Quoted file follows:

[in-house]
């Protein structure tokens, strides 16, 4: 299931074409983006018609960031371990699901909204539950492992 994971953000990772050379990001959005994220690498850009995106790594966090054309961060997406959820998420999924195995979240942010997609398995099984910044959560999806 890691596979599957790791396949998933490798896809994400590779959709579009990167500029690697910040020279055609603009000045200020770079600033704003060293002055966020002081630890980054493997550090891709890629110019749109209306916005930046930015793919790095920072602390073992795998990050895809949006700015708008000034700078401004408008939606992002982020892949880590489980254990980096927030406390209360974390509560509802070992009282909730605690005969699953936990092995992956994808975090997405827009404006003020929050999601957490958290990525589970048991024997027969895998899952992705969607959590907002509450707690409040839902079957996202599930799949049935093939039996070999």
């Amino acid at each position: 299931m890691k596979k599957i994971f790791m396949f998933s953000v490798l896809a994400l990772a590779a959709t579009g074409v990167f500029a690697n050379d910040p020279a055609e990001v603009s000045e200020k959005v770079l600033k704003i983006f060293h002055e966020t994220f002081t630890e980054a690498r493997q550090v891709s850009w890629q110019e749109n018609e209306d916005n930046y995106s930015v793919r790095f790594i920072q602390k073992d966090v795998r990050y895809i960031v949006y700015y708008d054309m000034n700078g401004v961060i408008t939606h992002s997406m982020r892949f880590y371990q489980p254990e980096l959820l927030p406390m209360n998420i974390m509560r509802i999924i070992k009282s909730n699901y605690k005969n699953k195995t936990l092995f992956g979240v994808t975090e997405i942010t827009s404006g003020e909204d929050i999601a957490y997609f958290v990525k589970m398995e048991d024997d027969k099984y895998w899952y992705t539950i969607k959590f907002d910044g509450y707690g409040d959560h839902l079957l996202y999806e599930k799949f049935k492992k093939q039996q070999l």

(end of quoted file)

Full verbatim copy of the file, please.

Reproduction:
[in-house]
């Protein structure tokens, strides 16, 4: 299931074409983006018609960031371990699901909204539950492992 994971953000990772050379990001959005994220690498850009995106790594966090054309961060997406959820998420999924195995979240942010997609398995099984910044959560999806 890691596979599957790791396949998933490798896809994400590779959709579009990167500029690697910040020279055609603009000045200020770079600033704003060293002055966020002081630890980054493997550090891709890629110019749109209306916005930046930015793919790095920072602390073992795998990050895809949006700015708008000034700078401004408008939606992002982020892949880590489980254990980096927030406390209360974390509560509802070992009282909730605690005969699953936990092995992956994808975090997405827009404006003020929050999601957490958290990525589970048991024997027969895998899952992705969607959590907002509450707690409040839902079957996202599930799949049935093939039996070999």
């Amino acid at each position: 299931m890691k596979k599957i994971f790791m396949f998933s953000v490798l896809a994400l990772a590779a959709t579009g074409v990167f500029a690697n050379d910040p020279a055609e990001v603009s000045e200020k959005v770079l600033k704003i983006f060293h002055e966020t994220f002081t630890e980054a690498r493997q550090v891709s850009w890629q110019e749109n018609e209306d916005n930046y995106s930015v793919r790095f790594i920072q602390k073992d966090v795998r990050y895809i960031v949006y700015y708008d054309m000034n700078g401004v961060i408008t939606h992002s997406m982020r892949f880590y371990q489980p254990e980096l959820l927030p406390m209360n998420i974390m509560r509802i999924i070992k009282s909730n699901y605690k005969n699953k195995t936990l092995f992956g979240v994808t975090e997405i942010t827009s404006g003020e909204d929050i999601a957490y997609f958290v990525k589970m398995e048991d024997d027969k099984y895998w899952y992705t539950i969607k959590f907002d910044g509450y707690g409040d959560h839902l079957l996202y999806e599930k799949f049935k492992k093939q039996q070999l």